I am not sure the certifying agencies require passive so much as do most handlers - we do because our LE wants passive and a passive alert is not hard to train. But a lot of people ruin a good dog asking it to go overboard with complex alerts. I even met someone who wanted her dog to do different alerts for different scents - it was a nice dog but confused as all get out.

There are going to be times when even a well trained dog will alert falsely [There are even allowances or expectations of a false alert rate in the low single digits - I know my own dog has a 2% false alert rate based on training records] BUT the good handler can tell when the dog is trying to pull something over them to get their toy because the dog alerts with out the body language. You have to have both to call it.

I think if the handler cannot tell the difference between an alert [down or sit] and the dog just downing or sitting there are bigger problems. And during a trained alert the dog is wound tight ready to pounce for its toy. Bottom line if the dog wants its reward [often because it has worked a negative area longer than it is used to in training and wants its toy] and it is trained to down and bark - guess what - it will still down and bark so what is the point?

Also, this is still a wee puppy. Needs to have some fun there. If I had a puppy, I would be imprinting like mad - going all kinds of places to expose the pup to full spectrum, driving great distances if need be to be exposed to a full body, etc so that dog starts buidling a real good library of what is and is not cadaver. And it would be short fun stuff. Real motivational. Besides it will probably forget everything for awhile when it is a teenager.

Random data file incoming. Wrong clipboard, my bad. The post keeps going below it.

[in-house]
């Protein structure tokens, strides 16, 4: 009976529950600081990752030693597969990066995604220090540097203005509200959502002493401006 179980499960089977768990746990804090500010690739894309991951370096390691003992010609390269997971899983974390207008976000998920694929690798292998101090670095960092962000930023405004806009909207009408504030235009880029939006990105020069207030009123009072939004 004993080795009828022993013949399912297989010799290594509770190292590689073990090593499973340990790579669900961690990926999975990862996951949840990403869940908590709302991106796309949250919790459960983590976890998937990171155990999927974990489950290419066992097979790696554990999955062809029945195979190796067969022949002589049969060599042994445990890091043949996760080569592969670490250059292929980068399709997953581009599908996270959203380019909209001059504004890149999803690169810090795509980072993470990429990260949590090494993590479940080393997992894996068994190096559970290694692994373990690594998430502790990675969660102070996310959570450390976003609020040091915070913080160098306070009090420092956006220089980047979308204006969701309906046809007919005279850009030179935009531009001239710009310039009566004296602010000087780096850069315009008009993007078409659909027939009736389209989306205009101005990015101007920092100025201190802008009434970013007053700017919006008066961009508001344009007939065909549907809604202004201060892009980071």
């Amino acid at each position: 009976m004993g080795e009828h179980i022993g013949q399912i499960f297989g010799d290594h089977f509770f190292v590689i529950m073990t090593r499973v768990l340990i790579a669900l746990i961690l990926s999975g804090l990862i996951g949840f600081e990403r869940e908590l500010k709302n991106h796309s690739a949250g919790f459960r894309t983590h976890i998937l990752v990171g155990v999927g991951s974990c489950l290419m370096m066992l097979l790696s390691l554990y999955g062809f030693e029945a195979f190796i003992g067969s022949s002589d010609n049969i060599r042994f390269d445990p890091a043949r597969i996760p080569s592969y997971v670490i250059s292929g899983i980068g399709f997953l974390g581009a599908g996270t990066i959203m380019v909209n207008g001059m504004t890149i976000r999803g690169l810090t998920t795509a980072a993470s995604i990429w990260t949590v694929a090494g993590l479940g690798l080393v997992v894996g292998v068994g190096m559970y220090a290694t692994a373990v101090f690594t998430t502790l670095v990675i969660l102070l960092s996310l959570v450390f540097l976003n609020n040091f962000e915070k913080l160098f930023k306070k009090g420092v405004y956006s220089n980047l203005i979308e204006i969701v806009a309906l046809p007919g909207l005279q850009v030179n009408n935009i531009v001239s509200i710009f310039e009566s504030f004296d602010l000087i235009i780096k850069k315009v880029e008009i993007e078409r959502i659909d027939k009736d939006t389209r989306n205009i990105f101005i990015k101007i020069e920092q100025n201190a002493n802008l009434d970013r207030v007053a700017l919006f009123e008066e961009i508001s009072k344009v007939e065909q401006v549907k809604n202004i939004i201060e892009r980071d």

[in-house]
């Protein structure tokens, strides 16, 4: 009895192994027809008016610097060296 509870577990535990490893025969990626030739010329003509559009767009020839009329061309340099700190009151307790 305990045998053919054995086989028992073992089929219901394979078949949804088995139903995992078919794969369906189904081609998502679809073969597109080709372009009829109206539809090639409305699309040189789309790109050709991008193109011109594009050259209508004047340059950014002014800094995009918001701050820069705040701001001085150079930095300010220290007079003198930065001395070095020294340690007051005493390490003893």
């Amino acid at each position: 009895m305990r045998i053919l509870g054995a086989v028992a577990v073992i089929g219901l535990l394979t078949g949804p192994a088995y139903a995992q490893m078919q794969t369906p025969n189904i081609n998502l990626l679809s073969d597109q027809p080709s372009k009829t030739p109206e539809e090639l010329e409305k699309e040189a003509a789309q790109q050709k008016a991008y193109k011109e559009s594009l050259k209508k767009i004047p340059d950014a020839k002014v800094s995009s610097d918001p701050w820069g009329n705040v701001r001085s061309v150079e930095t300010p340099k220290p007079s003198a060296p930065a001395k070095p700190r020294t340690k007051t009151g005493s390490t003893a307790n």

**I think the civilian cadaver handler can be strong because they can focus on scenario based training and exposing the dog to a richer breadth of situations than many departments have time to do because they can't justify maintaining a full time cadaver dog.

Nancy



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post #5 of 7 (permalink) Old 06-26-2009, 05:01 AM
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Re: Teaching dog to bark at alert 5 1/2 month old

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Quote: Also said they wanted a clear cut response from the dog and it was not just downing for a reward or bored or tired etc. That is all I was able to glean from the conversation.